What is a DAO? An attempt to clarify a complex idea

Bootstrapping A Decentralized Autonomous Corporation: Part I

DAC Revisited

How the term DAO applies to Coin Breeder

Coin Breeder DAO (CBDAO) can be seen as a hybrid of the protocol-type and the collective-type of DAOs, whereby it functions just like a traditional organization with the ability to make collective decisions regarding the critical parameters of the crypto-network ($BREE token) with an open-source protocol (the $BREE token smart contract).
As Philippe explains above, “there is no such thing as a pure “Decentralized Autonomous Organization”. This statement can be similarly applied to CBDAO in the sense that complete ‘decentralization’ and ‘autonomy’ can’t be met due to the nature of the $BREE tokenonomics — e.g. determining farming rates for each governance asset (an off-chain oracle and manual review is required). However, attempts to reach pure ‘decentralization’ and ‘autonomy’ are in the scopes of our roadmap and it should be noted that it is indeed one of our core priorities (roadmap can be viewed here).

CBDAO’s Role in Researching DAOs

CBDAO will serve as the ultimate sandbox for DAO and blockchain researchers, developers and users to proof-test and experiment various consensus protocols on DAOs. Our main focus will be in experimenting consensus protocols and voting mechanisms to solve existing challenges and vulnerabilities in regards to governing DAOs (some of the issues have been outlined here). CBDAO will be publishing quarterly reports on these experiments, highlighting what we have learned and how things could be improved. Our ultimate goal and mission is to provide a wide range of fundamental reference points for future researchers and developers to save their time and risk less on experimenting and proof-testing various consensus protocols on a DAO. CBDAO will evolve with the community as we collectively experiment, learn and grow together.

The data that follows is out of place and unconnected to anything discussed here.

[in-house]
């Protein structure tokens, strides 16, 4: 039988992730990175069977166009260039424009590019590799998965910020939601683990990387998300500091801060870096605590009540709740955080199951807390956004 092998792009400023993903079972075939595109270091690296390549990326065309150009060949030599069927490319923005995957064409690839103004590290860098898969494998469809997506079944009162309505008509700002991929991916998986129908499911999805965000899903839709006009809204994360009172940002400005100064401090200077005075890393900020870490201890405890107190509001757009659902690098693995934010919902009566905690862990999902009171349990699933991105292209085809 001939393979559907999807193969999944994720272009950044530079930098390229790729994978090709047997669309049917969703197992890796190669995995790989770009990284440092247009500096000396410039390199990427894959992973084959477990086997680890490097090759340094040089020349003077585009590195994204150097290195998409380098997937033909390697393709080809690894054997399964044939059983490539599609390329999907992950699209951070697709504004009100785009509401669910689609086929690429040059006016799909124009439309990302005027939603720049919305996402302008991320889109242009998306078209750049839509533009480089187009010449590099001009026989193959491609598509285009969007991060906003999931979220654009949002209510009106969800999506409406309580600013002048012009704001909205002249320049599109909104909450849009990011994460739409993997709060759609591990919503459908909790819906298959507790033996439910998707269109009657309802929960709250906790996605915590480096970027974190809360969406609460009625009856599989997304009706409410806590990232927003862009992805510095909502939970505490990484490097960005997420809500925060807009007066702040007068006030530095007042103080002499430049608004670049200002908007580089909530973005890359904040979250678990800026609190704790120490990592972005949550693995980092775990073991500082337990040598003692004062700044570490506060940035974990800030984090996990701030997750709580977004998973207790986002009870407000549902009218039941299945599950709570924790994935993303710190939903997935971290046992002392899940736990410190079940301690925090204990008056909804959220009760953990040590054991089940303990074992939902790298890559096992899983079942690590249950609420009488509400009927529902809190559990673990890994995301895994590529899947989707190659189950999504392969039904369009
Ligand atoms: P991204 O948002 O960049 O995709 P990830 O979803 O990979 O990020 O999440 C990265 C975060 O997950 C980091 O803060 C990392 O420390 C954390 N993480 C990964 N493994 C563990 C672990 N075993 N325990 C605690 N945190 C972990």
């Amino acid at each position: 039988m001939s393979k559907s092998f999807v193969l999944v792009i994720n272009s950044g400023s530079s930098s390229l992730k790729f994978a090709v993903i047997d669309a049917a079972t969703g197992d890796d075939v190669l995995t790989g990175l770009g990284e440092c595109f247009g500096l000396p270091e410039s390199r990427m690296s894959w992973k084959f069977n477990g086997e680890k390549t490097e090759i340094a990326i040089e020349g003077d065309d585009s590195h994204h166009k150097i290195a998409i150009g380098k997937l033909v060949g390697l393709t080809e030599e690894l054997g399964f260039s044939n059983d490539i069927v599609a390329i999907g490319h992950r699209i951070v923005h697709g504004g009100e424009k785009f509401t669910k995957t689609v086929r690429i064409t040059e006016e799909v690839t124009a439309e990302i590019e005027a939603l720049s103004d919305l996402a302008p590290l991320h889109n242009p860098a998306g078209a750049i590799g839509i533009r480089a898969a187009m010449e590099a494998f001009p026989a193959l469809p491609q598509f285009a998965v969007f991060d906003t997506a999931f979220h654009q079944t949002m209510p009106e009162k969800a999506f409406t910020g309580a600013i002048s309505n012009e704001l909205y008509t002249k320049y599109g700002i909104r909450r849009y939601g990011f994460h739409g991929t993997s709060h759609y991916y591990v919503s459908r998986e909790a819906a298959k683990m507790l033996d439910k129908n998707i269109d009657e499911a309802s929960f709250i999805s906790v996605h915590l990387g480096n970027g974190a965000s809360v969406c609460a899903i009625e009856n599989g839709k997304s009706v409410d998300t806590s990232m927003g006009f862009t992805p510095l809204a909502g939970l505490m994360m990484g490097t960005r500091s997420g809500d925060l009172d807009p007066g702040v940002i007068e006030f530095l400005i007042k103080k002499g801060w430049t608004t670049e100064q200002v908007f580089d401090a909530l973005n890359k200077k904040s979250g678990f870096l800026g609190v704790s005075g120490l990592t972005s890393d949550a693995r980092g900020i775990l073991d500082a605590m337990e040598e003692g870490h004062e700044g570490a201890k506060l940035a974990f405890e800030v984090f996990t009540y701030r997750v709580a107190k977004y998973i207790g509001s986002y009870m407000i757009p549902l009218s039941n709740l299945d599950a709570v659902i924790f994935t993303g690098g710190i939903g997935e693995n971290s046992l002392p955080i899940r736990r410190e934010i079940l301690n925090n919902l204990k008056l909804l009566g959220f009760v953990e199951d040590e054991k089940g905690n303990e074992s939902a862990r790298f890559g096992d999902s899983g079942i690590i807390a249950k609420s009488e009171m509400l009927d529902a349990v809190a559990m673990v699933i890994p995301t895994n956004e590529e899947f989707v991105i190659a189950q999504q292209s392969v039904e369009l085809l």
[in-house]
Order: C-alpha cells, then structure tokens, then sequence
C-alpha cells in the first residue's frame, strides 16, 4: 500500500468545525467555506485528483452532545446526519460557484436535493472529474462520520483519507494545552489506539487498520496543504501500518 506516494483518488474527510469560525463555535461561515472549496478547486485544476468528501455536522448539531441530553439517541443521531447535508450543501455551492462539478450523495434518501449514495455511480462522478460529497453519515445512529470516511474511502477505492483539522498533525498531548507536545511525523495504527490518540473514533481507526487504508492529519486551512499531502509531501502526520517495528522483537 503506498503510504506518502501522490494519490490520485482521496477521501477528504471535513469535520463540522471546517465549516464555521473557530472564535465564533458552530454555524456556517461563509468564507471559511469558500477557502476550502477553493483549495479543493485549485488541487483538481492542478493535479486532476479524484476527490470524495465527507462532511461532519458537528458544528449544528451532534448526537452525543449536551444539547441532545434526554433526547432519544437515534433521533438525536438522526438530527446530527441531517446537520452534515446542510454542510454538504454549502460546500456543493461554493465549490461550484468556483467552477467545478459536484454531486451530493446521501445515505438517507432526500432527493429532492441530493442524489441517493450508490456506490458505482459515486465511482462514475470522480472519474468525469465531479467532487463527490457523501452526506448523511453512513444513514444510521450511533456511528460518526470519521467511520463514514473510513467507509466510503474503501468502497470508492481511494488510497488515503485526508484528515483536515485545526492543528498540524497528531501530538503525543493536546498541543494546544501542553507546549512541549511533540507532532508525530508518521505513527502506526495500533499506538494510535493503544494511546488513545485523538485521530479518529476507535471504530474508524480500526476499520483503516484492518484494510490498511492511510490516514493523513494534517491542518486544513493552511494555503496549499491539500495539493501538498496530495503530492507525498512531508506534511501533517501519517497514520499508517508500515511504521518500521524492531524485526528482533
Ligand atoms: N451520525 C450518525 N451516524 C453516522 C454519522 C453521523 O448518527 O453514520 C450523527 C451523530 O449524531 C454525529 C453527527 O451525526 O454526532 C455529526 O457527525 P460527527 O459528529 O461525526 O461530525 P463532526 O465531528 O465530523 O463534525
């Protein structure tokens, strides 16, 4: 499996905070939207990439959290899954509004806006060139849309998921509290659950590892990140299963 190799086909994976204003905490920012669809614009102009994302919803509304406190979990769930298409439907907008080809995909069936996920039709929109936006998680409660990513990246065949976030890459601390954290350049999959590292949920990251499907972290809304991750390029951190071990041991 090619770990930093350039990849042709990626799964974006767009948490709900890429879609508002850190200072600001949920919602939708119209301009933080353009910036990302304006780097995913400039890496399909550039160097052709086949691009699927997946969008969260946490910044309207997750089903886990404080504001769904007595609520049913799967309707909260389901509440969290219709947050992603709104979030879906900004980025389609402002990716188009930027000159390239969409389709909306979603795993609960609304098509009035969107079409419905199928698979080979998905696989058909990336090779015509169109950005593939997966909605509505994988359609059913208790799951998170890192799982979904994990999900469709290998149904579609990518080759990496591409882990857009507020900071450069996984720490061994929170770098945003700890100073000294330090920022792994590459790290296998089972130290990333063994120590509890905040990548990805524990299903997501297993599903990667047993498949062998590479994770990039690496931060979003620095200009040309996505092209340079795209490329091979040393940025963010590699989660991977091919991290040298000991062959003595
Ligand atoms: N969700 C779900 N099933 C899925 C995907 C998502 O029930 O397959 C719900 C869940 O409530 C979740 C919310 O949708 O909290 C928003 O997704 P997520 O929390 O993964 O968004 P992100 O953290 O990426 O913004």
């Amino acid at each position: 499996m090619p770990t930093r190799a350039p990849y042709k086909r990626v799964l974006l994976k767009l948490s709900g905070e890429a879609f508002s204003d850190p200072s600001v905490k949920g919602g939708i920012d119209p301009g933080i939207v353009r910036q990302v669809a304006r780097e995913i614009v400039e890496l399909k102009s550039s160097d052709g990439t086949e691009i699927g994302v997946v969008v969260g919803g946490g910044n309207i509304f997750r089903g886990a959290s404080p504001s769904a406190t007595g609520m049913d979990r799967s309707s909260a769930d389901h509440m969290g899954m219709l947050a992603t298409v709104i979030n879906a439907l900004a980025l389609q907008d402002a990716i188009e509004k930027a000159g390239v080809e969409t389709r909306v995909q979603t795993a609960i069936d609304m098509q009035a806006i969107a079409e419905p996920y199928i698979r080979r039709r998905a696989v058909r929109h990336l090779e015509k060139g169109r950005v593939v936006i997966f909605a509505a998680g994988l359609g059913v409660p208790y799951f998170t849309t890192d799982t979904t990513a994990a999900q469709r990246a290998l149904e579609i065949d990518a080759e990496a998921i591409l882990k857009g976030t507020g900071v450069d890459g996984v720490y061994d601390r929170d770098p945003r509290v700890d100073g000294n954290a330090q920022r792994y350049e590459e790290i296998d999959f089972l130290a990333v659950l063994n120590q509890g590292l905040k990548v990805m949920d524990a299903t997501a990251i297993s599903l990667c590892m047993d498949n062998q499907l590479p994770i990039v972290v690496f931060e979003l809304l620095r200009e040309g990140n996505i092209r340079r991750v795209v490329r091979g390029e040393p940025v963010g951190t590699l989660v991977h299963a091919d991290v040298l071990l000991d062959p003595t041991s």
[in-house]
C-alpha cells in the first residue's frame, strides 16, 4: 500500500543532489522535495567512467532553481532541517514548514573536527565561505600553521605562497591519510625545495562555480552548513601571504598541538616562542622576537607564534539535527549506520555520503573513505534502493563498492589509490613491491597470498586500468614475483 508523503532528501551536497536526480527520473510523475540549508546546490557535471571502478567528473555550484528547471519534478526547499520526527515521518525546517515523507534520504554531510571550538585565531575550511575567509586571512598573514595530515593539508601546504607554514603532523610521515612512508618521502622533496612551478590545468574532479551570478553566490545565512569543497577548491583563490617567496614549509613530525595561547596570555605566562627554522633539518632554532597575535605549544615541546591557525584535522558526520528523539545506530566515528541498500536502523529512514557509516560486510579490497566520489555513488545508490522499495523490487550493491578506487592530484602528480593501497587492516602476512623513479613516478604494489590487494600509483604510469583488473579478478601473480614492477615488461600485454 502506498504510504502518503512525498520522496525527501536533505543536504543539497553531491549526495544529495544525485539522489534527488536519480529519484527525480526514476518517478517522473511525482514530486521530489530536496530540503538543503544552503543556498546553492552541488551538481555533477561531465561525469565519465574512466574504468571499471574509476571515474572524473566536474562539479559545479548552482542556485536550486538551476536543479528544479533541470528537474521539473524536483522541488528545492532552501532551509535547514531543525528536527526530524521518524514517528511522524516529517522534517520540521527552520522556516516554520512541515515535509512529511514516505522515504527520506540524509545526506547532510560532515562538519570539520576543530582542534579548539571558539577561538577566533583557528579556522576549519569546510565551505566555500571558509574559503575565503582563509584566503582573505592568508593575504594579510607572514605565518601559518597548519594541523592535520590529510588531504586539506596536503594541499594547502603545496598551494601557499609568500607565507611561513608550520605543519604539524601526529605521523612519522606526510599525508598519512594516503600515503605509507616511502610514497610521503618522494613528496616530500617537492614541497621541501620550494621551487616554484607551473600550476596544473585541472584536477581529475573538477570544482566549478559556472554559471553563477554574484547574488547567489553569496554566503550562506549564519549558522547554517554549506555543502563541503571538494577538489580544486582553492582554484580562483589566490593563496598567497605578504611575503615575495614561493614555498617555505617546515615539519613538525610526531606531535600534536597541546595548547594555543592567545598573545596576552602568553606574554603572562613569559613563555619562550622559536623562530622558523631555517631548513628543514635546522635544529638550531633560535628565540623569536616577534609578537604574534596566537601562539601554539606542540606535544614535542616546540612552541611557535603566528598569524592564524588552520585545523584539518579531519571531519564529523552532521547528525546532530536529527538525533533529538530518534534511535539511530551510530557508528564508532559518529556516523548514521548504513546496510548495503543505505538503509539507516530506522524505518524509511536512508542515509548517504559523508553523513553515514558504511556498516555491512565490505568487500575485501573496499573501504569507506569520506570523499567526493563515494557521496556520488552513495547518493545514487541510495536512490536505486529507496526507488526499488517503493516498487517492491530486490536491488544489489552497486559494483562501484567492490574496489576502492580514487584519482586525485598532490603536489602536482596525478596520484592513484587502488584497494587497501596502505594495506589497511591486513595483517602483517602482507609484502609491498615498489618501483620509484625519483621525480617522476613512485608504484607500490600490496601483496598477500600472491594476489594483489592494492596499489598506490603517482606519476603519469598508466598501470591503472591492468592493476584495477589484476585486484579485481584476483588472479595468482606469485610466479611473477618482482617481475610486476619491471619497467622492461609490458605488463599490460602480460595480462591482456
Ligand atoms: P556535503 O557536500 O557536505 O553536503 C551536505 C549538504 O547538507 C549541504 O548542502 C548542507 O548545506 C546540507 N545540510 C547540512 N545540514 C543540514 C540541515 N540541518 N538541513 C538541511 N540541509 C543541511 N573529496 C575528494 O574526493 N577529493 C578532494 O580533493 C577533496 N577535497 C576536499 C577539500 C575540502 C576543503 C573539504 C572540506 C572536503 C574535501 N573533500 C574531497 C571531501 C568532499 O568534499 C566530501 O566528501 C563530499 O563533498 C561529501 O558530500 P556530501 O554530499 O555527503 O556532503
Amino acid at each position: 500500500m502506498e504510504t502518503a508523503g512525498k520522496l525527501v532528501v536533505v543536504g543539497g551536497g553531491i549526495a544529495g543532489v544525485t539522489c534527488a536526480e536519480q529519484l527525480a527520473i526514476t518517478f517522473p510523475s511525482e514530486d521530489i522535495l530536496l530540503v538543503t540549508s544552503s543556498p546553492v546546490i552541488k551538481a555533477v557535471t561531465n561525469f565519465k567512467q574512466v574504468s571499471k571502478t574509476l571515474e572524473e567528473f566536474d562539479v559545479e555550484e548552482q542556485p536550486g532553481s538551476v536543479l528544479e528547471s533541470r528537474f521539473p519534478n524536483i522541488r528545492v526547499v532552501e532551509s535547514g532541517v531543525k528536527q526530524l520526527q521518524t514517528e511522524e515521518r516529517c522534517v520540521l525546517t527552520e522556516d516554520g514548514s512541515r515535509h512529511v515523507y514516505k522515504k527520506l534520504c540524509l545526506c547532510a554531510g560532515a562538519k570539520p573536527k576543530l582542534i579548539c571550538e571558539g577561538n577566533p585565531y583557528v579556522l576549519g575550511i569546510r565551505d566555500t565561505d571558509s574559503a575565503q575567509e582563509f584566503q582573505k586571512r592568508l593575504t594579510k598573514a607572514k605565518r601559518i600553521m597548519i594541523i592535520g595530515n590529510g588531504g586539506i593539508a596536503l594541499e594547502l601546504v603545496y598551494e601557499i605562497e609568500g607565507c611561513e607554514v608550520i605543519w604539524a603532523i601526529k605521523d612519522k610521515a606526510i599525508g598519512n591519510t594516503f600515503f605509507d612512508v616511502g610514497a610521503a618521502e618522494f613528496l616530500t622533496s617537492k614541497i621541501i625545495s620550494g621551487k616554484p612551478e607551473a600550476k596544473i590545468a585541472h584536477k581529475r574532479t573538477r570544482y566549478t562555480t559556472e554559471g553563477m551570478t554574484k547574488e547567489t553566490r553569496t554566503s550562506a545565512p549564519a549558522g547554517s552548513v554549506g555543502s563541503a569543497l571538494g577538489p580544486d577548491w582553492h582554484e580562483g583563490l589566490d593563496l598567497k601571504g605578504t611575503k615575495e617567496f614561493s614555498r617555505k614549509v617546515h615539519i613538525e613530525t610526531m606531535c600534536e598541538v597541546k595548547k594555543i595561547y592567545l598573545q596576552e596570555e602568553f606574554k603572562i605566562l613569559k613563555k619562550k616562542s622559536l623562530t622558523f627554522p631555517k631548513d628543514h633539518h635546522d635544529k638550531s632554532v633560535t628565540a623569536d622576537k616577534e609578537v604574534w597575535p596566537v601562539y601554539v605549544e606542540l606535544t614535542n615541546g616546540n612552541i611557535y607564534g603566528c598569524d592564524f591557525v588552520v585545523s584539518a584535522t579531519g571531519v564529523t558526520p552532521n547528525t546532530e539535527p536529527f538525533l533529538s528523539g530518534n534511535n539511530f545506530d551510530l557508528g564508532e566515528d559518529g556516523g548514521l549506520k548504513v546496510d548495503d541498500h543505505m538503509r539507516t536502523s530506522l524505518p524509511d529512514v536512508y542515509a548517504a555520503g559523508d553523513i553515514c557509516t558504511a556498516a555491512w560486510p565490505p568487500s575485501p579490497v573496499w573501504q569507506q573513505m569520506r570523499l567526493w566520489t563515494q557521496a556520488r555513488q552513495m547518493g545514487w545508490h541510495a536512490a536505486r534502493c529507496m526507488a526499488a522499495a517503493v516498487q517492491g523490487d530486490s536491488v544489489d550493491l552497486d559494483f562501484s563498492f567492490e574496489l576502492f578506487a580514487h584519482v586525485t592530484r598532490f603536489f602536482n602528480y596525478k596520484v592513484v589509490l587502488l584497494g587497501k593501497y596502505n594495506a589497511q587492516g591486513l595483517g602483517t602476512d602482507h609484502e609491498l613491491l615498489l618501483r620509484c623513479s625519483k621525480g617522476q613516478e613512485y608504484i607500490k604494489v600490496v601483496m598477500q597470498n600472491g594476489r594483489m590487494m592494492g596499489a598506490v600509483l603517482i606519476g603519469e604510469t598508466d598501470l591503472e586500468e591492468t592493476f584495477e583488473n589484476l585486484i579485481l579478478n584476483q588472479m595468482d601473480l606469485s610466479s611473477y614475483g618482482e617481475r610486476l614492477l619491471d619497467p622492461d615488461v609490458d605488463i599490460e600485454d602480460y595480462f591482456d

Original Article Can Be Found On: https://medium.com/@coinbreedethe-state-of-daos-1aecba88d9ed
submitted by ResidentSignal35 to defi [link] [comments]

A Glance at the Heart: Proof-of-Authority Technology in the UMI Network

A Glance at the Heart: Proof-of-Authority Technology in the UMI Network

https://preview.redd.it/vhvj6v093df51.jpg?width=1024&format=pjpg&auto=webp&s=00c0c223d9758edec8ed49a8cb9024f96d3ee343
Greetings from the UMI Team! Our Whitepaper describes in detail the key pros and cons of the two mechanisms which the great majority of other cryptocurrencies are based on:
Proof-of-Work (PoW) — mining technology. Used in Bitcoin, Ethereum, Litecoin, Monero, etc.